Buddhist philosophy is intensely practical – in a very physical way. This blog tries to explain how you can use your Yogafurie Hot Yoga practice to deepen your understanding of Buddhist ideas.
Invitation for free thinking
The Kalama Sutta relates a discussion between the Buddha and the peoples of a district in the north east of India. In it, the Buddha encourages people to think for themselves in a reasonable way. What follows is not a translation, because most translations use a sort of Biblical language. I’ve presented a contemporary reading.
Our Breath is closely linked to our nervous system, read on to find out more!
Just for a moment, before reading any further, take a long, slow breath in. And then exhale for twice the amount of time it took to breathe in. Take note of what effects you might notice; maybe your body relaxes where you didn’t realise tension was being held, for example muscles in the face, shoulders, chest. Perhaps you notice a subtle shift in your mind set, perhaps you suddenly see more colours in the environment where you’re sat. A lot can change from just that one, single, lovely and purposeful breath. And when this is practiced for more than one breath and daily, perhaps taught regularly in a yoga or meditation class, the long terms effects can be phenomenal.
Take flight and enjoy a twist with the arm balance Parsva Bakasana – Side Crow
As a challenging arm balance, and a step further than Bakasana variation and full Bakasana, Parsva Bakasana or Side Crow helps to further one’s confidence with balance. This helps to strengthen muscles in the belly, the spine and the arms. As great as this pose is, it’s important to prepare the body for such work with some targeted asanas beforehand.
It’s best to avoid this pose if you are currently dealing with wrist or lower back injuries.
Read on for instructions how to safely practice this pose at home!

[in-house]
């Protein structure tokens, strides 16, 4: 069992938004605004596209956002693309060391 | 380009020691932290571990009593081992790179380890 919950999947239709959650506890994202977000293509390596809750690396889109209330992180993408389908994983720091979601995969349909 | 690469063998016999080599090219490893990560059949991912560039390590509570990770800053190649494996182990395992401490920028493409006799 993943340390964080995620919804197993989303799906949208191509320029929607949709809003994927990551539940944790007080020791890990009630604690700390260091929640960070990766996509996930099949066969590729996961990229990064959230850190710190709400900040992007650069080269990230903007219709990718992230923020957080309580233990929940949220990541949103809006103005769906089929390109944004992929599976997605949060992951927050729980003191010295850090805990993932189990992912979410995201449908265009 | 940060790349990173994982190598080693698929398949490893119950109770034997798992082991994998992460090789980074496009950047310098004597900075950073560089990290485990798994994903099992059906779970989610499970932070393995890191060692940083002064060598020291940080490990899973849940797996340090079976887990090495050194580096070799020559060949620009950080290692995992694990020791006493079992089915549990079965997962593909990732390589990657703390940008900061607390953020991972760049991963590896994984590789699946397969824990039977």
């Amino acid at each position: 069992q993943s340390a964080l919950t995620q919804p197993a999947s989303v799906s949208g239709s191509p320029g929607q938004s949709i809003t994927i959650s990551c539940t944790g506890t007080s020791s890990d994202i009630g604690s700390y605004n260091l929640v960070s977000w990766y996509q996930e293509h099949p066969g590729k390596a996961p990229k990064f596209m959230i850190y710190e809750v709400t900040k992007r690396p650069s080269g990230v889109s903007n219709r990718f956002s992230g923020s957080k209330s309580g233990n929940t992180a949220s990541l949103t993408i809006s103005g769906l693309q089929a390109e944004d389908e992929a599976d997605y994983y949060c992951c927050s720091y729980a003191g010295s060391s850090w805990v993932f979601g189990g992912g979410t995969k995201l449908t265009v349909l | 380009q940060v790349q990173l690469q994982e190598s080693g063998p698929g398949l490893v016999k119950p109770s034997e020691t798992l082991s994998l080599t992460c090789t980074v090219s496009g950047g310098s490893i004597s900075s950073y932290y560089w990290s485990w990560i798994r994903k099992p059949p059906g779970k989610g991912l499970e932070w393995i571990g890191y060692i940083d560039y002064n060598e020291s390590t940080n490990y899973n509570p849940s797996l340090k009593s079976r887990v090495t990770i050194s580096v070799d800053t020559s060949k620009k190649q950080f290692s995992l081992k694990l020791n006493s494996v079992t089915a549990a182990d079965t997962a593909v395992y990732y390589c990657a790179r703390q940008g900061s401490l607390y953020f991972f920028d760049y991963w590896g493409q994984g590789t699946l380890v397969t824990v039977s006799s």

Many cultures – for a long time now – have regarded thinking and intellectualism as the defining characteristic of humanity. It’s all that’s best in people. The functions of the rest of the body, and how humans behave from those places, generate different responses.
For instance, there’s great joy in eating – but also the curious spectacle of the “Bushtucker Trial” on mainstream TV.
Love and it’s many and varied outcomes are the subject of most of the music we listen to. But there’s a reluctance from all nations to step forward and end, once and for all, the starvation, exploitation and disease suffered by millions.
Yoga practice offers methods to transcend duality, as in transcendent meditation for example.
Sounds great. But what does it all mean?
One way to decode this is to consider the concepts of good and evil. Imagine the evil laugh associated with the baddest villains and anti-heroes in films. Evil delights in destruction – in fact, it’s the very essence of destruction.
But it’s also subject to destruction, like everything else. Good – the very essence of growth and creation – is similarly itself subject to growth. Good and bad rise and fall endlessly in their own, self-created patterns. I feel that the yin-yang symbol is a remarkable, stylised graphic representation of the interplay of two.
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